Dental schools and the Associated American Dental Schools Application Service provide much less information than do their medical counterparts. Most reports include only the number of students who enrolled in dental school, not how many students were actually accepted. The most recent data show that nationally there were 12,001 applicants to dental school for the 2010 entering class and 4,955 students (41.2%) enrolled. For this entering class, 762 in-state and out-of-state students applied to the MUSC program and 70 matriculated. Clemson is typically the largest feeder school in MUSC’s College of Dental Medicine. Overall, Clemson had 55 students apply to dental schools throughout the U.S. and 23 enrolled (41.8%).
For the entering class of 2010, MUSC’s mean GPA for enrollees to dental school was 3.58 and the mean DAT was a 19 Academic and 20 Perceptual. The DAT consists of four written parts: Natural Science (Biology, Chemistry, and Organic Chemistry), Reading Comprehension, Quantitative Reasoning (Math), and Perceptual Ability. Scores on each section range from 1 to 30. Two scores are commonly used to predict academic success in dental school. One score is the Academic Average Score of the three subject areas of the DAT. The other is the score on the Perceptual Ability section of the test. For the 2010 entering class, Clemson students accepted to dental school had an average GPA of 3.50 and averaged an Academic Average Score of 18.2 and 19.9 on Perceptual Ability. (Dental schools rarely consider applicants with less than a 3.2 GPA.)
We can attempt to answer this question for medical school admissions using data provided by the Premedical Advisors Information Service of the AAMC and of the AACOMAS. These services provide information regarding students who apply to either an allopathic (MD) medical school or an osteopathic (DO) medical school. Currently, the qualifications for acceptance into a DO program are slightly less stringent than those of an MD program. A student should know the differences in practice between the two types of medicine (rather than apply to a DO program simply because they have a lower GPA or MCAT score). However, trends indicate that within the next few years the admissions process of both types of programs will be equally competitive.
(The data available for DO schools only represents students who applied and students who matriculated; whereas the data for MD schools represents students who applied, acceptances and matriculations.)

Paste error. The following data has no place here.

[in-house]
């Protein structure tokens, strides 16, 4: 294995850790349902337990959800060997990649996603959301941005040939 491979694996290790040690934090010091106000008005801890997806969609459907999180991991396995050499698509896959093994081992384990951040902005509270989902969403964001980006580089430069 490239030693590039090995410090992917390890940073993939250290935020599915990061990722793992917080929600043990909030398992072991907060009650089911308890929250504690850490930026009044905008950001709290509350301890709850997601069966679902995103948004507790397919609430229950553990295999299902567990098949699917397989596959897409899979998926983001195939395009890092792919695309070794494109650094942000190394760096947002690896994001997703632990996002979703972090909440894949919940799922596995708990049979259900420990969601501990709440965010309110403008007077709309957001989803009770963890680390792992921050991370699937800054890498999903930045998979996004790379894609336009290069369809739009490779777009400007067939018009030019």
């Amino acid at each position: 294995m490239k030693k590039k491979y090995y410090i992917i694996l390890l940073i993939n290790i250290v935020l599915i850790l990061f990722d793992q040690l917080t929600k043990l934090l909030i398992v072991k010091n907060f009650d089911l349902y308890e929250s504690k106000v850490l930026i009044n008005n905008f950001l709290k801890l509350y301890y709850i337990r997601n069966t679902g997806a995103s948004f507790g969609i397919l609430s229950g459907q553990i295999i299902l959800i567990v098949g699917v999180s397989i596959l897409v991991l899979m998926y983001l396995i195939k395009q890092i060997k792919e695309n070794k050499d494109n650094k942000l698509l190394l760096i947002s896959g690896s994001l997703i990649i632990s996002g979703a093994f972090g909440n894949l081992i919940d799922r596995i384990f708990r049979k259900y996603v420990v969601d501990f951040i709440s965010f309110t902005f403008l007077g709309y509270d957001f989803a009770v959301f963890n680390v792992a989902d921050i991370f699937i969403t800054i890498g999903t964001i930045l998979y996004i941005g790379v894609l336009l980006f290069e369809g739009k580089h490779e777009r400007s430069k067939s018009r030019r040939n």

The most recent data show that nationally there were 13,387 applicants to DO schools for the 2010 entering class and 4,658 students (34.8%) enrolled. 29 Clemson students applied to a DO school this year, and 13 were accepted (44.8%). This data compares to 41,309 students applying to MD schools nationwide,19,860 (48.1%) accepted, and 18,149 (41.2%) matriculated. 143 Clemson students applied to MD schools for the entering class of 2010 and 50 (35.0%) were accepted.
For 2010, the national average GPA of students matriculating in DO schools was 3.48. For Clemson students accepted to a DO school, the average GPA was 3.60. However, the national average GPA of students accepted to MD schools was somewhat higher at 3.67. For Clemson students accepted to MD schools, the average GPA was higher still, at 3.79.
Students applying to DO schools will take the same MCAT as students applying to allopathic schools. The national average MCAT score of students matriculating in DO schools was 26.6. For accepted Clemson students to DO schools, the average MCAT was 24.8. Again, the national average MCAT for students accepted to MD schools was higher at 29.3. The average MCAT of Clemson students accepted to MD schools was a 27.4.
Data is available for every state in the nation, for MD schools. If you are interested in MCAT score
grade point average
information for another state, see the table that is available at <https://www.aamc.org/download/161700/data/table21-mcatgpa-statemat2010.pdf.pdf>